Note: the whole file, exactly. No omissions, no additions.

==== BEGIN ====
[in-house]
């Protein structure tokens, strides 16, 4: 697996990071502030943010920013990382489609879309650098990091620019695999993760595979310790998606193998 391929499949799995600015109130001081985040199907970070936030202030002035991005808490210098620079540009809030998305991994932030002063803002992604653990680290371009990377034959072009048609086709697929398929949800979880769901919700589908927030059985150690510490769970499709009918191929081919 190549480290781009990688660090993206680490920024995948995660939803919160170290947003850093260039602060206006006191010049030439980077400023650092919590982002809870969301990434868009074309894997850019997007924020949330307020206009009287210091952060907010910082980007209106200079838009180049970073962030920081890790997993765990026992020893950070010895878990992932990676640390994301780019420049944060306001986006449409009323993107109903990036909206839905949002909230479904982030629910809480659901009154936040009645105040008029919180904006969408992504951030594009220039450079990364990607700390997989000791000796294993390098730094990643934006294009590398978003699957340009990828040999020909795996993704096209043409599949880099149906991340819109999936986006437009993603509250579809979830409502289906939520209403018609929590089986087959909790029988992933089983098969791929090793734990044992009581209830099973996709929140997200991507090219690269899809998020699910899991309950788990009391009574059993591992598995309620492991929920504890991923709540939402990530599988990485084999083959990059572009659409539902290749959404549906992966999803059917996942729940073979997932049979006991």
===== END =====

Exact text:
[in-house]
């Protein structure tokens, strides 16, 4: 697996990071502030943010920013990382489609879309650098990091620019695999993760595979310790998606193998 391929499949799995600015109130001081985040199907970070936030202030002035991005808490210098620079540009809030998305991994932030002063803002992604653990680290371009990377034959072009048609086709697929398929949800979880769901919700589908927030059985150690510490769970499709009918191929081919 190549480290781009990688660090993206680490920024995948995660939803919160170290947003850093260039602060206006006191010049030439980077400023650092919590982002809870969301990434868009074309894997850019997007924020949330307020206009009287210091952060907010910082980007209106200079838009180049970073962030920081890790997993765990026992020893950070010895878990992932990676640390994301780019420049944060306001986006449409009323993107109903990036909206839905949002909230479904982030629910809480659901009154936040009645105040008029919180904006969408992504951030594009220039450079990364990607700390997989000791000796294993390098730094990643934006294009590398978003699957340009990828040999020909795996993704096209043409599949880099149906991340819109999936986006437009993603509250579809979830409502289906939520209403018609929590089986087959909790029988992933089983098969791929090793734990044992009581209830099973996709929140997200991507090219690269899809998020699910899991309950788990009391009574059993591992598995309620492991929920504890991923709540939402990530599988990485084999083959990059572009659409539902290749959404549906992966999803059917996942729940073979997932049979006991």